To produce a truly balanced account of medicine’s role in causing death, it would be necessary to account not only for the risks but also the benefits of medical care. Many patients with heart disease, cancer and diabetes whose deaths such studies attribute to medical error would not even be alive in the first place without medical treatment, whose benefits vastly outweigh its risks.

Looking at medicine from this point of view, we are fortunate to be living in an era of unsurpassed medical capabilities, when the profession is doing more to promote health and prolong life than at any time in the past.

Perhaps the strongest evidence that such studies overestimate the role of medical error is that the fact that, when causes of death are ranked by authoritative organizations such as the U.S. Centers for Disease Control and Prevention, medical error is not even included in the top ten. Would adding medical error to death certificates change this? We doubt it.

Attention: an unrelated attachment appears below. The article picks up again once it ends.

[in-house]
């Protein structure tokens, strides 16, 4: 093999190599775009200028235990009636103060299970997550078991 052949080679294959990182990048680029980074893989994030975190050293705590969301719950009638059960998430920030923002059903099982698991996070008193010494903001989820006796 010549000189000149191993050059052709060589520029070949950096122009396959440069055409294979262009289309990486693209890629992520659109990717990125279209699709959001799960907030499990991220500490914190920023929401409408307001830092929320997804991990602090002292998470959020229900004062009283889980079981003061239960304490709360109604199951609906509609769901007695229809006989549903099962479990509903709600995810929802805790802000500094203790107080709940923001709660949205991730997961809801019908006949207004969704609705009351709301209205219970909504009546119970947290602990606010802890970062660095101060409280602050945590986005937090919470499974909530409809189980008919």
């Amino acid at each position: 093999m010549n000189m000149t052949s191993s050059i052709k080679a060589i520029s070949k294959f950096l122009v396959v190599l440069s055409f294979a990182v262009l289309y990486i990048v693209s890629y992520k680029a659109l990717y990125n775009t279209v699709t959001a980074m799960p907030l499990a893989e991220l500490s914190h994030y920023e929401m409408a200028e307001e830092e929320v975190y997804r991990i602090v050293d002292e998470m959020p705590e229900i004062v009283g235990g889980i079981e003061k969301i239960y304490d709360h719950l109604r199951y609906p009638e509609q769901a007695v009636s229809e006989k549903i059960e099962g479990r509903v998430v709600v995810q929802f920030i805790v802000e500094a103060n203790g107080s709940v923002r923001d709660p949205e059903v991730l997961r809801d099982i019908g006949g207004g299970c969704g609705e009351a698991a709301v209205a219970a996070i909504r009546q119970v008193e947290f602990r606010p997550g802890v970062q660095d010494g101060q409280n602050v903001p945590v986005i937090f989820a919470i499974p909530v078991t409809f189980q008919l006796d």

There is no doubt that mistakes occur in medicine every day, and if we take appropriate steps, error rates can be reduced.

But inflated estimates of the number of deaths associated with error do nothing to advance understanding and may in fact make many patients more reluctant to seek care when they need it. A blinkered focus on error, without corresponding accounts of medicine’s benefits, contributes to a distorted understanding of medicine’s role in health and disease.

About The Author

Richard Gunderman, Chancellor's Professor of Medicine, Liberal Arts, and Philanthropy, Indiana University

This article was originally published on The Conversation. Read the original article.